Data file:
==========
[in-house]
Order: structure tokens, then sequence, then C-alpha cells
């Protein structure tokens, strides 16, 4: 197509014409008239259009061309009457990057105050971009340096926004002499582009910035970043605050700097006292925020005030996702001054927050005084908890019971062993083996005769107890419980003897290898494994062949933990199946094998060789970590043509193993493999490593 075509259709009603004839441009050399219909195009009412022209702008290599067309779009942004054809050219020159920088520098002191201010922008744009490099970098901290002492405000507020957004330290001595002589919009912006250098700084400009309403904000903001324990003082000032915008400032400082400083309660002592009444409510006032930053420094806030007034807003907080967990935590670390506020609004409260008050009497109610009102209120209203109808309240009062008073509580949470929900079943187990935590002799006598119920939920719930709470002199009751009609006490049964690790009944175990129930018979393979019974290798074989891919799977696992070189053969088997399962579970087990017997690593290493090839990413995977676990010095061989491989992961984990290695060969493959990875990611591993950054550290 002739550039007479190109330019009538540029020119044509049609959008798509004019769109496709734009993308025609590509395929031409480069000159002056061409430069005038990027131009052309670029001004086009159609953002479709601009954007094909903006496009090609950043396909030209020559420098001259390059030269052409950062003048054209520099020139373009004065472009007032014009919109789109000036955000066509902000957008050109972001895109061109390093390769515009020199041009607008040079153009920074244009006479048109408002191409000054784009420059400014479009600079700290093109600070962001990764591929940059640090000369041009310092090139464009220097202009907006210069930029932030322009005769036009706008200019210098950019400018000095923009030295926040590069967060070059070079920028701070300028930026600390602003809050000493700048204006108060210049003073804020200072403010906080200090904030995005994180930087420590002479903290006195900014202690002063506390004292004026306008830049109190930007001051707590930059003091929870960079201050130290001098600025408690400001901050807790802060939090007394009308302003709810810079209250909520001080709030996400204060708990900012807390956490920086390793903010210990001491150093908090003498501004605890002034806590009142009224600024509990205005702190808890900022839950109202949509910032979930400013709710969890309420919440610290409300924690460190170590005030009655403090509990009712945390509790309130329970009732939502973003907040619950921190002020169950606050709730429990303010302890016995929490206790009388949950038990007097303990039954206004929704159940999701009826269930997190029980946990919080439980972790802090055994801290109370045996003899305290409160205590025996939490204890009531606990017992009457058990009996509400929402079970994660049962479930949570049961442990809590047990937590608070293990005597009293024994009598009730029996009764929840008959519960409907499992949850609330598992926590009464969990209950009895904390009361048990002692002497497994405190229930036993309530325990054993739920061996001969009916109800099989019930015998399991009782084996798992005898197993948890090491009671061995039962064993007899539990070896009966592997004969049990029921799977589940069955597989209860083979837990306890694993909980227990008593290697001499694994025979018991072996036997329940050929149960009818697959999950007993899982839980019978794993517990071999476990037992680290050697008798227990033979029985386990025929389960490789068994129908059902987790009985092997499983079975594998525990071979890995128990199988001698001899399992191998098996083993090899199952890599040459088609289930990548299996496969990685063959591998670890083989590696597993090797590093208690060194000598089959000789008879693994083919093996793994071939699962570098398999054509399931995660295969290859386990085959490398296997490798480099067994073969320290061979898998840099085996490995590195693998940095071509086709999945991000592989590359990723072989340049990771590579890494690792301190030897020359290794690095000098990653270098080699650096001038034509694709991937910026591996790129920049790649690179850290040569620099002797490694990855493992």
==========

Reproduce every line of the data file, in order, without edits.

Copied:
[in-house]
Order: structure tokens, then sequence, then C-alpha cells
């Protein structure tokens, strides 16, 4: 197509014409008239259009061309009457990057105050971009340096926004002499582009910035970043605050700097006292925020005030996702001054927050005084908890019971062993083996005769107890419980003897290898494994062949933990199946094998060789970590043509193993493999490593 075509259709009603004839441009050399219909195009009412022209702008290599067309779009942004054809050219020159920088520098002191201010922008744009490099970098901290002492405000507020957004330290001595002589919009912006250098700084400009309403904000903001324990003082000032915008400032400082400083309660002592009444409510006032930053420094806030007034807003907080967990935590670390506020609004409260008050009497109610009102209120209203109808309240009062008073509580949470929900079943187990935590002799006598119920939920719930709470002199009751009609006490049964690790009944175990129930018979393979019974290798074989891919799977696992070189053969088997399962579970087990017997690593290493090839990413995977676990010095061989491989992961984990290695060969493959990875990611591993950054550290 002739550039007479190109330019009538540029020119044509049609959008798509004019769109496709734009993308025609590509395929031409480069000159002056061409430069005038990027131009052309670029001004086009159609953002479709601009954007094909903006496009090609950043396909030209020559420098001259390059030269052409950062003048054209520099020139373009004065472009007032014009919109789109000036955000066509902000957008050109972001895109061109390093390769515009020199041009607008040079153009920074244009006479048109408002191409000054784009420059400014479009600079700290093109600070962001990764591929940059640090000369041009310092090139464009220097202009907006210069930029932030322009005769036009706008200019210098950019400018000095923009030295926040590069967060070059070079920028701070300028930026600390602003809050000493700048204006108060210049003073804020200072403010906080200090904030995005994180930087420590002479903290006195900014202690002063506390004292004026306008830049109190930007001051707590930059003091929870960079201050130290001098600025408690400001901050807790802060939090007394009308302003709810810079209250909520001080709030996400204060708990900012807390956490920086390793903010210990001491150093908090003498501004605890002034806590009142009224600024509990205005702190808890900022839950109202949509910032979930400013709710969890309420919440610290409300924690460190170590005030009655403090509990009712945390509790309130329970009732939502973003907040619950921190002020169950606050709730429990303010302890016995929490206790009388949950038990007097303990039954206004929704159940999701009826269930997190029980946990919080439980972790802090055994801290109370045996003899305290409160205590025996939490204890009531606990017992009457058990009996509400929402079970994660049962479930949570049961442990809590047990937590608070293990005597009293024994009598009730029996009764929840008959519960409907499992949850609330598992926590009464969990209950009895904390009361048990002692002497497994405190229930036993309530325990054993739920061996001969009916109800099989019930015998399991009782084996798992005898197993948890090491009671061995039962064993007899539990070896009966592997004969049990029921799977589940069955597989209860083979837990306890694993909980227990008593290697001499694994025979018991072996036997329940050929149960009818697959999950007993899982839980019978794993517990071999476990037992680290050697008798227990033979029985386990025929389960490789068994129908059902987790009985092997499983079975594998525990071979890995128990199988001698001899399992191998098996083993090899199952890599040459088609289930990548299996496969990685063959591998670890083989590696597993090797590093208690060194000598089959000789008879693994083919093996793994071939699962570098398999054509399931995660295969290859386990085959490398296997490798480099067994073969320290061979898998840099085996490995590195693998940095071509086709999945991000592989590359990723072989340049990771590579890494690792301190030897020359290794690095000098990653270098080699650096001038034509694709991937910026591996790129920049790649690179850290040569620099002797490694990855493992």